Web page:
How to apply Guerrilla Coaching for Agile Transformation
If you're looking for a unique way to train your team, learn more about how guerrilla coaching techniques can introduce an element of surprise.
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"Coaching works because it's all about you. When you connect with what you really want and why — and take action — magical things can happen." Emma-Louise Elsey
Why This Topic?
What can we do to prepare organizational culture for Agile transformation? In one of the brainstorming sessions, this idea was coined and we started elaborating it.
This thought came in a conversion with a couple of leaders where they are asking how we can rapidly do something to can change the organizational culture, the DNA of the people.
Have you heard of guerrilla warfare?
The Spanish word "guerrilla" is the diminutive form of guerra, or "war."
It is a form of irregular warfare in which a small group of combatants, such as paramilitary personnel, armed civilians, or irregulars, use military tactics, including ambushes, sabotage, raids, petty warfare, hit-and-run tactics, and mobility to fight a larger and less-mobile traditional military.
In ancient times these actions were often associated with smaller tribal policies fighting a larger empire.
The term "guerrilla coaching" is inspired by guerrilla warfare, which focuses on unusual strategies to attain an objective. The term itself was from the inspiration of guerrilla warfare which was an unconventional warfare using different techniques from usual and small tactical strategies used by armed civilians.
But how does that translate into the work we do every day? In coaching, guerrilla techniques mostly play on the element of surprise. It sets out to create a highly unusual coaching that catches people by surprise in the sequence of their day-to-day routines with little budget to spend. This requires high vigor and resourcefulness, concentrated on grasping the attention of the team members at a more individual and unforgettable level.
Guerrilla coaching is unexpected. That makes it memorable and brings innovation.
How Can We Start This Guerrilla Coaching?
Engaging in guerrilla coaching tactics mostly involves catching your team by surprise. Here are some ways you can do that.
a) Walk into the team daily stand-up without informing the team members. Stop attending for the next couple of days. Share your observation about the improvements.
b) Review the team product backlog with the peer coaches and share the observations by the peer coach itself to the team for improvement. Call for meeting with the Product Owner to share the mid-sprint review comments. Witness, pay attention and inquire to know the client’s condition. Ensure that clients develop personal competencies and do not develop unhealthy dependencies on the coaching or mentoring relationship.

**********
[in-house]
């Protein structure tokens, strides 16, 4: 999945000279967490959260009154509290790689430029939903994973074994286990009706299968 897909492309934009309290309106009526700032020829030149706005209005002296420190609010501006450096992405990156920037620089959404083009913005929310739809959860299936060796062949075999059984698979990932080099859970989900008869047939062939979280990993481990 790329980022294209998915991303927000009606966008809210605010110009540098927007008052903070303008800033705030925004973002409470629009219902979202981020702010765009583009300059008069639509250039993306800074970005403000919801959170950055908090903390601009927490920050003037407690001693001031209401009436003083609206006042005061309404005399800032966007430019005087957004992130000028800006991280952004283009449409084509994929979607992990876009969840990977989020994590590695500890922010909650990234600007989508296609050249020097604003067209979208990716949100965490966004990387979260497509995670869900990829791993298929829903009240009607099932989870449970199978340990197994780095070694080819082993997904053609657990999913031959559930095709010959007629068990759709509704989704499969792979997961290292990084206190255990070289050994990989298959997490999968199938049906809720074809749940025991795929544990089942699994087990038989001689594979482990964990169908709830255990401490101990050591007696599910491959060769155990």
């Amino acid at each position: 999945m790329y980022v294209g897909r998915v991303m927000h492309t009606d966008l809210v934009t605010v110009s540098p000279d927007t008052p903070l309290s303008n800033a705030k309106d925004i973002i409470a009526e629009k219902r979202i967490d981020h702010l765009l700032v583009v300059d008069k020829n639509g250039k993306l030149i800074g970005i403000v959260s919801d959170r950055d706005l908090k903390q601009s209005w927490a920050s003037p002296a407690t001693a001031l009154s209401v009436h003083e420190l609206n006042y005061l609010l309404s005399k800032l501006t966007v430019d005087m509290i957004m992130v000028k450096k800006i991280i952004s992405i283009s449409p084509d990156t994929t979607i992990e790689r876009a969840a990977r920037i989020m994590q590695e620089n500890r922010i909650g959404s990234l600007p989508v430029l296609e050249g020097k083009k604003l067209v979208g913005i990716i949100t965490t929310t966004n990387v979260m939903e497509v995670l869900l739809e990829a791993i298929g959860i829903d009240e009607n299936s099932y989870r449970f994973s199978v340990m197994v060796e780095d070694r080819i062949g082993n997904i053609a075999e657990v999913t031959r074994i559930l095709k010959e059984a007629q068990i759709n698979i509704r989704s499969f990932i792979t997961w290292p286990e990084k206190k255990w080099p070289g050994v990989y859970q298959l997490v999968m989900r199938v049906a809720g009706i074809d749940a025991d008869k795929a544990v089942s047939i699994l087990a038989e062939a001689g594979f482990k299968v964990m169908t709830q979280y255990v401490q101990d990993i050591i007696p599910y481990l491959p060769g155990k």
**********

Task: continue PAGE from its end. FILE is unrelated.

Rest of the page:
c) Facilitate one of the sprint demo meetings (other than the first sprint) and explain various factors to be taken care. Use directive and non-directive coaching techniques, e.g. tell, ask, provide answers, ask for solutions, and share the source of knowledge.
d) Invite the other Scrum team to visit the team you are coaching and let the teams explore and learn from each other. Allow team members from other departments, coach your team. Cross coaching and learning from each other. Call for open space agility discussion at the team level and department level.
e) Invite for one whole day of coaching and training where we discuss many topics, pain points, and solutions. Build coaching competency through demonstration and sessions (coach gets award based on the maximum best follower they produced). Play an Agile manifesto game with the team, which principles are working and which are not and what the team do to improve.
f) Invite leaders to a demo meeting of the other team, which they are not managing or accountable for. Share observation points. Share experiences, and examples from another team to inspire other team members
g) Invite executives for a floor or Gemba walk without informing the team members to share improvement feedback. Take everyone out for a walk. Discuss the best things happening around the transformation. Call for a shop floor quiz competition on Transformation, recognize top 5 winners, and ask them to speak about their transformation journey.
h) Invite leadership team members for a town hall presentation to share with all others what they have done and open it for Q&A. Reward the team members for their extra contribution in a large gathering once every four months. Call for competition, for the Best Collaborative team and the Best Collaborative person of the quarter. Recognize them and ask them to present their case studies to the public.
“Don’t tell people how to do things, tell them what to do and let them surprise you with their results.” – George S. Patton
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